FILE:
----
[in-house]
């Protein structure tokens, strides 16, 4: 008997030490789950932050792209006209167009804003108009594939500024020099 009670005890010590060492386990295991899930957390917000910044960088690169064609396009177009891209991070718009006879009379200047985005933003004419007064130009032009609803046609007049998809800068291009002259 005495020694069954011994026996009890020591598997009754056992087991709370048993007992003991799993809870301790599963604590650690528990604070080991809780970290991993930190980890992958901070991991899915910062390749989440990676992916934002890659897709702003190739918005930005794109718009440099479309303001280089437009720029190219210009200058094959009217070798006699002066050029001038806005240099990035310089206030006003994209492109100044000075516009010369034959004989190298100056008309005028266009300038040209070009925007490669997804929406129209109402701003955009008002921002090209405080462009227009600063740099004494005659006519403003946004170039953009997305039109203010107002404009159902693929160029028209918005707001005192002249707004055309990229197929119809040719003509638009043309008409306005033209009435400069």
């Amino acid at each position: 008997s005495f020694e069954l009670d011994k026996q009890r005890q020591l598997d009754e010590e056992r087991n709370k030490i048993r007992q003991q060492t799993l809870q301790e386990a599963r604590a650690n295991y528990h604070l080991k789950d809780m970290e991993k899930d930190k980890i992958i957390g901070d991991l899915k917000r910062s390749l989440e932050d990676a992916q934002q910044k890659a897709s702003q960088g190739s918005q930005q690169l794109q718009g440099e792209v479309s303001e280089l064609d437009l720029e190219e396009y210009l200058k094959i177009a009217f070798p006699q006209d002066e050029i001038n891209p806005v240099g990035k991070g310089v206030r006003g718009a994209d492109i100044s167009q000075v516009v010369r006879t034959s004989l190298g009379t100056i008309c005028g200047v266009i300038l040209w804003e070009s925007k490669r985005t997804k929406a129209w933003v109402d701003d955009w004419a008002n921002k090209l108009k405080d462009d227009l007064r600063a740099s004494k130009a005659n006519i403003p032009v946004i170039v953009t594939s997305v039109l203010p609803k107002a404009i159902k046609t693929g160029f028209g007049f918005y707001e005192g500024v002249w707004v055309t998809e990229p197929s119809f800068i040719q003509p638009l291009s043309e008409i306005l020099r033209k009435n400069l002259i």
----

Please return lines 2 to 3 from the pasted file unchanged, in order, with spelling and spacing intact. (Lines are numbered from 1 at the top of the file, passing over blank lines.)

């Protein structure tokens, strides 16, 4: 008997030490789950932050792209006209167009804003108009594939500024020099 009670005890010590060492386990295991899930957390917000910044960088690169064609396009177009891209991070718009006879009379200047985005933003004419007064130009032009609803046609007049998809800068291009002259 005495020694069954011994026996009890020591598997009754056992087991709370048993007992003991799993809870301790599963604590650690528990604070080991809780970290991993930190980890992958901070991991899915910062390749989440990676992916934002890659897709702003190739918005930005794109718009440099479309303001280089437009720029190219210009200058094959009217070798006699002066050029001038806005240099990035310089206030006003994209492109100044000075516009010369034959004989190298100056008309005028266009300038040209070009925007490669997804929406129209109402701003955009008002921002090209405080462009227009600063740099004494005659006519403003946004170039953009997305039109203010107002404009159902693929160029028209918005707001005192002249707004055309990229197929119809040719003509638009043309008409306005033209009435400069």
């Amino acid at each position: 008997s005495f020694e069954l009670d011994k026996q009890r005890q020591l598997d009754e010590e056992r087991n709370k030490i048993r007992q003991q060492t799993l809870q301790e386990a599963r604590a650690n295991y528990h604070l080991k789950d809780m970290e991993k899930d930190k980890i992958i957390g901070d991991l899915k917000r910062s390749l989440e932050d990676a992916q934002q910044k890659a897709s702003q960088g190739s918005q930005q690169l794109q718009g440099e792209v479309s303001e280089l064609d437009l720029e190219e396009y210009l200058k094959i177009a009217f070798p006699q006209d002066e050029i001038n891209p806005v240099g990035k991070g310089v206030r006003g718009a994209d492109i100044s167009q000075v516009v010369r006879t034959s004989l190298g009379t100056i008309c005028g200047v266009i300038l040209w804003e070009s925007k490669r985005t997804k929406a129209w933003v109402d701003d955009w004419a008002n921002k090209l108009k405080d462009d227009l007064r600063a740099s004494k130009a005659n006519i403003p032009v946004i170039v953009t594939s997305v039109l203010p609803k107002a404009i159902k046609t693929g160029f028209g007049f918005y707001e005192g500024v002249w707004v055309t998809e990229p197929s119809f800068i040719q003509p638009l291009s043309e008409i306005l020099r033209k009435n400069l002259i």